A kind of defined() that is aware of Class::Value, which has its own views of what is a defined value and what isn't. The issue arose since Class::Value objects are supposed to be used transparently, mixed with normal scalar values. However, it is not possible to overload "definedness", and defined() used on a value object always returns true since the object reference certainly exists. However, what we want to know is whether the value encapsulated by the value object is defined. Additionally, each value class can have its own ideas of when its encapsulated value is defined. Therefore, Class::Value has an is_defined() method.

This subroutine checks whether its argument is a value object and if so, calls the value object's is_defined() method. Otherwise, the normal defined() is used.

value_of(SCALAR)

Stringifies its argument, but returns undefined values (per is_defined()) as undef.

str_value_of(SCALAR)

Stringifies its argument, but returns undefined values (per is_defined()) as the empty string.

class_map(SCALAR, HASH)

Takes an object or class name as the first argument (if it's an object, the class name used will be the package name the object is blessed into). Takes a hash whose keys are class names as the second argument. The hash values are completely arbitrary.

Looks up the given class name in the hash and returns the corresponding value. If no such hash key is found, the class hierarchy for the given class name is traversed depth-first and checked against the hash keys in turn. The first value found is returned.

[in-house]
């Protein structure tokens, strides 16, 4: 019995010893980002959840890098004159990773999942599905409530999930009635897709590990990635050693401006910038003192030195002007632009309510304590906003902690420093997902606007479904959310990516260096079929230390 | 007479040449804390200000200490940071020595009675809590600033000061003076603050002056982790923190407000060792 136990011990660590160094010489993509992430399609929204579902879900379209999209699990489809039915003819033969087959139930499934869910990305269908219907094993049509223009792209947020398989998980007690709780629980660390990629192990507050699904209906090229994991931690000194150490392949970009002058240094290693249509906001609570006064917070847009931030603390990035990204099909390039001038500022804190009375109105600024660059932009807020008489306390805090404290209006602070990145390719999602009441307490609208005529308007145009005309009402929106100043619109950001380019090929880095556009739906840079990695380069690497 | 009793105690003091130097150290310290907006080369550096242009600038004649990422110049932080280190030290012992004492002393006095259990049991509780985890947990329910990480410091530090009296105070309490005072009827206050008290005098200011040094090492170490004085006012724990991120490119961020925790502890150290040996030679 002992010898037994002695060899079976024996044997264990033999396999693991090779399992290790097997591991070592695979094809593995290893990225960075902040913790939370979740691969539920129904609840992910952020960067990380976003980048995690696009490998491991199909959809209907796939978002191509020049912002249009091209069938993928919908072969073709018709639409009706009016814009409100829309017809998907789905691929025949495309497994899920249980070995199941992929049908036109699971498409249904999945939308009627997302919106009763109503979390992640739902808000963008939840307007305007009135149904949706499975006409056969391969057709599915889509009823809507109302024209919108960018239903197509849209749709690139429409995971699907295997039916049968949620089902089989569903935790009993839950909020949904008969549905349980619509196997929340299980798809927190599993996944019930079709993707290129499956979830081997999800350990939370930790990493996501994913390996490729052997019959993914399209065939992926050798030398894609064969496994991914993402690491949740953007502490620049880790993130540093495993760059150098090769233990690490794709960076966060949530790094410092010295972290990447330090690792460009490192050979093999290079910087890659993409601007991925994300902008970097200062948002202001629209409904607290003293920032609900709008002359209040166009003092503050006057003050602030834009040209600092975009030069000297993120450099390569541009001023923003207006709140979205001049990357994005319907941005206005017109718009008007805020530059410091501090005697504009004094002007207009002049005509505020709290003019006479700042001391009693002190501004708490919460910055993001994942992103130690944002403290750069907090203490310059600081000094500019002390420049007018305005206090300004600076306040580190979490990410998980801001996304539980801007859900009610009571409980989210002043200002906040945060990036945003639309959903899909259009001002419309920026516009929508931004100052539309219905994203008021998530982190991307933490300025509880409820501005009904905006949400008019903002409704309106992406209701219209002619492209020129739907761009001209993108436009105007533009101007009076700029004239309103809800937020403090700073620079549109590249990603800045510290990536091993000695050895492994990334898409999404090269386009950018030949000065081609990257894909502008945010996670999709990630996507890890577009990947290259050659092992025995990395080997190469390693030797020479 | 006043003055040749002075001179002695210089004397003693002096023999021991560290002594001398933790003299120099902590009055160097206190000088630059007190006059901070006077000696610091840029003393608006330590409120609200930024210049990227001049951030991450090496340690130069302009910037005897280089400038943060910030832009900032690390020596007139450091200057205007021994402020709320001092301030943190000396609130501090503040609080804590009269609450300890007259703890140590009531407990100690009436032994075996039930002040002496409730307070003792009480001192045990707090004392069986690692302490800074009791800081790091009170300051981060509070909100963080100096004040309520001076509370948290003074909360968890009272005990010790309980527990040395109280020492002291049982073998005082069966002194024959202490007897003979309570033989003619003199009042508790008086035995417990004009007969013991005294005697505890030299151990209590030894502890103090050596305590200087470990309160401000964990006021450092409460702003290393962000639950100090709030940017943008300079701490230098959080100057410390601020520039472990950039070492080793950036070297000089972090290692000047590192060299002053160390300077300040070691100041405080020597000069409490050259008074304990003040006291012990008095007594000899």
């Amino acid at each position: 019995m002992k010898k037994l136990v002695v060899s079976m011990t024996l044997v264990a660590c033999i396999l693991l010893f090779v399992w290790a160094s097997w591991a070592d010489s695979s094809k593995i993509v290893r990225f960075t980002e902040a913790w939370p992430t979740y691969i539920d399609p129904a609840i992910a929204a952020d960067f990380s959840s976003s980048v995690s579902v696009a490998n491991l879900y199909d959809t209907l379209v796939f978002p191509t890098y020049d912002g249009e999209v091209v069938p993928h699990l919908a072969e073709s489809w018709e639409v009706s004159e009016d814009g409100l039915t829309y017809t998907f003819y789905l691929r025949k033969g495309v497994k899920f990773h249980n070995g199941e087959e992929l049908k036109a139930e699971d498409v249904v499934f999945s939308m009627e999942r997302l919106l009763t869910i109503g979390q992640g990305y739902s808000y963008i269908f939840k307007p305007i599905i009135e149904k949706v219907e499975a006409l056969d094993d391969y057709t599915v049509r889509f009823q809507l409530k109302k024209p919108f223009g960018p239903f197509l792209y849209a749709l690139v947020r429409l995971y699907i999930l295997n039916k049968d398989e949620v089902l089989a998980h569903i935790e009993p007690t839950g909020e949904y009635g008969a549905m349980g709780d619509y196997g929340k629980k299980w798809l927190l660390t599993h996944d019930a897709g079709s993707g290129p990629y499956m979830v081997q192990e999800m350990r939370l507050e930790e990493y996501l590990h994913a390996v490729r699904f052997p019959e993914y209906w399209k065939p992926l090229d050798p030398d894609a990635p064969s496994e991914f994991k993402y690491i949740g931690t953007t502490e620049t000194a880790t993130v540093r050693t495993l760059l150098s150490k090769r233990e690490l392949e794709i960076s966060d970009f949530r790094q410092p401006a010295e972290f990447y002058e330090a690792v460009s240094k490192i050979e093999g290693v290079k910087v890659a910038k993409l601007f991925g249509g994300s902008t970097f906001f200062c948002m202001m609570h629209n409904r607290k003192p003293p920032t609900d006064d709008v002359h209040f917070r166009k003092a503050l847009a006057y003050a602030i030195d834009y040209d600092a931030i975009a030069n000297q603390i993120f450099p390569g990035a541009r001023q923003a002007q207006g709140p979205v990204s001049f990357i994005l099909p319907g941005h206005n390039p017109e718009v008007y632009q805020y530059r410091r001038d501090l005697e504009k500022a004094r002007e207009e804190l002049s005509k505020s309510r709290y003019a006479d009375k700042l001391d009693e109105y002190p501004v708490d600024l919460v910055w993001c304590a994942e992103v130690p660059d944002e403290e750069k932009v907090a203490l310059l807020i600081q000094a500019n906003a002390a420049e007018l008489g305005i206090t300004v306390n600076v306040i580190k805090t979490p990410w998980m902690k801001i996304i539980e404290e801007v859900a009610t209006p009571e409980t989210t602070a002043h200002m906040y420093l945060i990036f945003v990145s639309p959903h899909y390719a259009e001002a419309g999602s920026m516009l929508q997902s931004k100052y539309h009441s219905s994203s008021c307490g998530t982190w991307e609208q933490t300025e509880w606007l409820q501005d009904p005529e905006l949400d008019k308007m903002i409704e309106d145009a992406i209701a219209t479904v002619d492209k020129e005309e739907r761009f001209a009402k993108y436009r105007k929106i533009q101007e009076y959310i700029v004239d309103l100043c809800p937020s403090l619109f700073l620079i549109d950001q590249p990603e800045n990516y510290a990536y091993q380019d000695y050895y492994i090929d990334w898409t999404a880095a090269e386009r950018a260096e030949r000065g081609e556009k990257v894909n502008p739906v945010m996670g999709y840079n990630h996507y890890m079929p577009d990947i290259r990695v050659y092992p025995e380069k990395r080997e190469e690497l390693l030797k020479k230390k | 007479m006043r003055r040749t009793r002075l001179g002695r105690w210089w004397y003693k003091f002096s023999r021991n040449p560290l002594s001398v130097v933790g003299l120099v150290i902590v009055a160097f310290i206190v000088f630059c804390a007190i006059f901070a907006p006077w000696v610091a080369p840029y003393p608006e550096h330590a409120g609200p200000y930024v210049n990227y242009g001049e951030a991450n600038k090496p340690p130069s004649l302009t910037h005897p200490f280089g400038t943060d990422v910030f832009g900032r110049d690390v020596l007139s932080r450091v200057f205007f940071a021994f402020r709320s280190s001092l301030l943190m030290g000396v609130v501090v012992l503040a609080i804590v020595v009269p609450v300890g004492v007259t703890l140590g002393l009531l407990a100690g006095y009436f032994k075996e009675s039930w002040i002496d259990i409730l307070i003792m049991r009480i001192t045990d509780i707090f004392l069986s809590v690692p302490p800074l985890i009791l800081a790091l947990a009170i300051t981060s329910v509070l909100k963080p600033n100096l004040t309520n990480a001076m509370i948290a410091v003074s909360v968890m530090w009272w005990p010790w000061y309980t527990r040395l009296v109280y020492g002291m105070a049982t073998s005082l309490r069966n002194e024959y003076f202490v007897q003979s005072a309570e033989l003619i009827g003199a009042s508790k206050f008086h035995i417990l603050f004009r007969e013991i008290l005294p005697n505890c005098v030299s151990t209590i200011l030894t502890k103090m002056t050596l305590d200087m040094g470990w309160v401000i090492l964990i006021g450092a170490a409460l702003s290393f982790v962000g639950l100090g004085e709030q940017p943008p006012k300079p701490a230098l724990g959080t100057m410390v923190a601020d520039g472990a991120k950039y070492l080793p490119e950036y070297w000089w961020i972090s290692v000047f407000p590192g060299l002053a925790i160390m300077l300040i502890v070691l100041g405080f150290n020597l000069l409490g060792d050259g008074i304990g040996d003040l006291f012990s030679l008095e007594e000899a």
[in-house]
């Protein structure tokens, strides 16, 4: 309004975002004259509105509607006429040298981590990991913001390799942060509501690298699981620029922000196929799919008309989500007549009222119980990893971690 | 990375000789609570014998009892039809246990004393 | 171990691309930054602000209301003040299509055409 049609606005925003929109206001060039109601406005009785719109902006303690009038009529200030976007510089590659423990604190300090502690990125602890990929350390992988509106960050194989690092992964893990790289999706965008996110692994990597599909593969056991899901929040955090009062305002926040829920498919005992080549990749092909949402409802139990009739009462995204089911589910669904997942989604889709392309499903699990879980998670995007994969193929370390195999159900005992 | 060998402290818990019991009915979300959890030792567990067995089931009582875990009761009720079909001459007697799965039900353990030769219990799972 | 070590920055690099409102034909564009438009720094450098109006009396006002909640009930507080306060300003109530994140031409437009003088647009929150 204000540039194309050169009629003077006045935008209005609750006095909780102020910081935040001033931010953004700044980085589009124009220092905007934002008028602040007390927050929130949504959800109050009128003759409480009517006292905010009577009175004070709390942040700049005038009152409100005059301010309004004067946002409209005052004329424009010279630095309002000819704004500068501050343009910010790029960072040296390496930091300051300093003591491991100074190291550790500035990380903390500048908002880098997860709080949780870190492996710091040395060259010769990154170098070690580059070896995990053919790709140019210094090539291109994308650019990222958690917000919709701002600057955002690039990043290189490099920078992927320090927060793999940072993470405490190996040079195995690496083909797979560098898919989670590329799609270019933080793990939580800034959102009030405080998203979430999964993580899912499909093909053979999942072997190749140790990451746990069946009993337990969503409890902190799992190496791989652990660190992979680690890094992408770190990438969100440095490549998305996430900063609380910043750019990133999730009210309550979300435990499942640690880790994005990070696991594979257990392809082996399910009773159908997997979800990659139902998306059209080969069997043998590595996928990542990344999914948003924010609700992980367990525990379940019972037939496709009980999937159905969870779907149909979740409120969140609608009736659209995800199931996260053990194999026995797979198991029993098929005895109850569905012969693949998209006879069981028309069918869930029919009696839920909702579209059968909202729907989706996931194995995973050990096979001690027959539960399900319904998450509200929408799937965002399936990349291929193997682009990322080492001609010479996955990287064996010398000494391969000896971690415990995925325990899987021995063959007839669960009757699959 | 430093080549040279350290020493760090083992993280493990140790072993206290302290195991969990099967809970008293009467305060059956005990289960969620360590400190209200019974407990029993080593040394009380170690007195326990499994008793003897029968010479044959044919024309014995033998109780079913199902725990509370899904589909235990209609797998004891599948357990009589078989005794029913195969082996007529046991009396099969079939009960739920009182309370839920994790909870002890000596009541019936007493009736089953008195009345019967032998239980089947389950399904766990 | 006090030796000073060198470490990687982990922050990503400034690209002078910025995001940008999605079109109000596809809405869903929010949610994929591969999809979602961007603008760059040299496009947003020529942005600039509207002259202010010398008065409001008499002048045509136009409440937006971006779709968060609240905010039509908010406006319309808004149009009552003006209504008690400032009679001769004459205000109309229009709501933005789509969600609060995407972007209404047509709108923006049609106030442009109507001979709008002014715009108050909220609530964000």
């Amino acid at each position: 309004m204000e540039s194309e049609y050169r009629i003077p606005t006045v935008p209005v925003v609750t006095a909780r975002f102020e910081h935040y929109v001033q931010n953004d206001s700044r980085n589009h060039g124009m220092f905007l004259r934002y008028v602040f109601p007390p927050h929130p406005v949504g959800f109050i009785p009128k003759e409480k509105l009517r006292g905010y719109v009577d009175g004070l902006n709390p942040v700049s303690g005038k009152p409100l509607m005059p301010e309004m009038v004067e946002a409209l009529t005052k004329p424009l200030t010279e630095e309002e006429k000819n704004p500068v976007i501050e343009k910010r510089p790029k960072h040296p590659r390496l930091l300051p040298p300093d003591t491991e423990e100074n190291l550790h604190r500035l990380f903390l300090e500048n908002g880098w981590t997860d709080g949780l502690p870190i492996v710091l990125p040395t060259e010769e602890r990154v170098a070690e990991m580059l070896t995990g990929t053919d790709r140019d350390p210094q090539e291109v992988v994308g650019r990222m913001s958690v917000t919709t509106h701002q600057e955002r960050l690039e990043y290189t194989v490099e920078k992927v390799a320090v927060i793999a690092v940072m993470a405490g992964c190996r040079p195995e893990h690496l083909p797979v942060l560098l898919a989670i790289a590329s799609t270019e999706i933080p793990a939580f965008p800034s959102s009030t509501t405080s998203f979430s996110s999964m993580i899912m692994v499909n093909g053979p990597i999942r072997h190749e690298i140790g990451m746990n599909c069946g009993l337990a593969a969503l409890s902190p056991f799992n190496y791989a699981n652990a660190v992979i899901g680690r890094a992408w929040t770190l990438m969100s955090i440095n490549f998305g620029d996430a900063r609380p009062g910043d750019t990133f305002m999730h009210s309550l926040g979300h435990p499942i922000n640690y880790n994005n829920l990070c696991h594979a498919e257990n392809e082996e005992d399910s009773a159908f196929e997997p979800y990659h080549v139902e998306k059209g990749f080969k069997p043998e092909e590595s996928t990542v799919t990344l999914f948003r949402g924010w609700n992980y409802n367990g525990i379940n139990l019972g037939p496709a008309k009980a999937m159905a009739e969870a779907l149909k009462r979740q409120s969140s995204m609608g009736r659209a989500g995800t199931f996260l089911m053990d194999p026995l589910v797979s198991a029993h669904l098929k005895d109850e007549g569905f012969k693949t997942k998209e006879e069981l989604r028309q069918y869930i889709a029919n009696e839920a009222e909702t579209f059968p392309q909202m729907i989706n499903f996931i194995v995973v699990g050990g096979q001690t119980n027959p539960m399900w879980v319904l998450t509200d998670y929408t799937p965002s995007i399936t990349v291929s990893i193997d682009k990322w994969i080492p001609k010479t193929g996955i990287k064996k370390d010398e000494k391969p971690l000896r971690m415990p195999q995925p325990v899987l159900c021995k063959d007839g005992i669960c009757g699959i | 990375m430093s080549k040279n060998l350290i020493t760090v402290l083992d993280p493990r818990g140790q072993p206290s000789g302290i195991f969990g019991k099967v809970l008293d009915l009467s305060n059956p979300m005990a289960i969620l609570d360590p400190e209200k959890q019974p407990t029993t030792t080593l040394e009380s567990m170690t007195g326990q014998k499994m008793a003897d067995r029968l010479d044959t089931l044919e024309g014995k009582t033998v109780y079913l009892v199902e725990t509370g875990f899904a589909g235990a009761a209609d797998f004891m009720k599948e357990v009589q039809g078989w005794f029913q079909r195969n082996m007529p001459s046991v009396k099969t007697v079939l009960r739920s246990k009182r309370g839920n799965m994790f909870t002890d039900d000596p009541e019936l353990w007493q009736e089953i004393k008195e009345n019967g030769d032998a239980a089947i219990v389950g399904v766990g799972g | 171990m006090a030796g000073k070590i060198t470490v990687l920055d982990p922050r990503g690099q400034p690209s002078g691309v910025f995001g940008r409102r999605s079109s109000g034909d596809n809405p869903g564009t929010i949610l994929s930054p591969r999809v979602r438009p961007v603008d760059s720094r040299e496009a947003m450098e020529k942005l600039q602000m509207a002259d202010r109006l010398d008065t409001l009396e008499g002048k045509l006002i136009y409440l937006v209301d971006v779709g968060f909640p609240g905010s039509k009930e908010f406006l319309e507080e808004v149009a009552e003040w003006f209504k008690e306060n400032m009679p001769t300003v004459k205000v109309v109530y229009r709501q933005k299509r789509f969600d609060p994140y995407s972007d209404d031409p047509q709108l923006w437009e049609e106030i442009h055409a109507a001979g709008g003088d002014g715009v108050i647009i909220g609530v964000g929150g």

If no key is found, a special key, UNIVERSAL is used.

As an example of how this might be used, consider a hierarchy of exception classes. When evaluating each exception, we want to know how severe this exception is, so we define constants for RC_OK (meaning it's informational only), RC_ERROR (meaning some sort of action should be taken) and RC_INTERNAL_ERROR (meaning something has gone badly wrong and we might halt processing). In the following table assume that if you have names like Foo::Bar and Foo::Bar::Baz, then the latter subclasses the former.

    %map = (
        'UNIVERSAL'                                => RC_INTERNAL_ERROR,
        'My::Exception::Business'                  => RC_ERROR,
        'My::Exception::Internal'                  => RC_INTERNAL_ERROR,
        'My::Exception::Business::ValueNormalized' => RC_OK,
    );

Assuming that My::Exception::Business::IllegalValue exists and that it subclasses My::Exception::Business, here are some outcomes:

    class_map('My::Exception::Business::IllegalValue', \%map)     # RC_ERROR
    class_map('My::Exception::Business::ValueNormalzed', \%map)   # RC_OK

trim(STRING)

Trims off whitespace at the beginning and end of the string and returns the trimmed string.

INSTALLATION ^

See perlmodinstall for information and options on installing Perl modules.

BUGS AND LIMITATIONS ^

No bugs have been reported.

Please report any bugs or feature requests through the web interface at http://rt.cpan.org/Public/Dist/Display.html?Name=Data-Miscellany.

AVAILABILITY ^

The latest version of this module is available from the Comprehensive Perl Archive Network (CPAN). Visit http://www.perl.com/CPAN/ to find a CPAN site near you, or see http://search.cpan.org/dist/Data-Miscellany/.

The development version lives at http://github.com/hanekomu/Data-Miscellany/. Instead of sending patches, please fork this project using the standard git and github infrastructure.

AUTHOR ^

  Marcel Gruenauer <marcel@cpan.org>

COPYRIGHT AND LICENSE ^

This software is copyright (c) 2004 by Marcel Gruenauer.

This is free software; you can redistribute it and/or modify it under the same terms as the Perl 5 programming language system itself.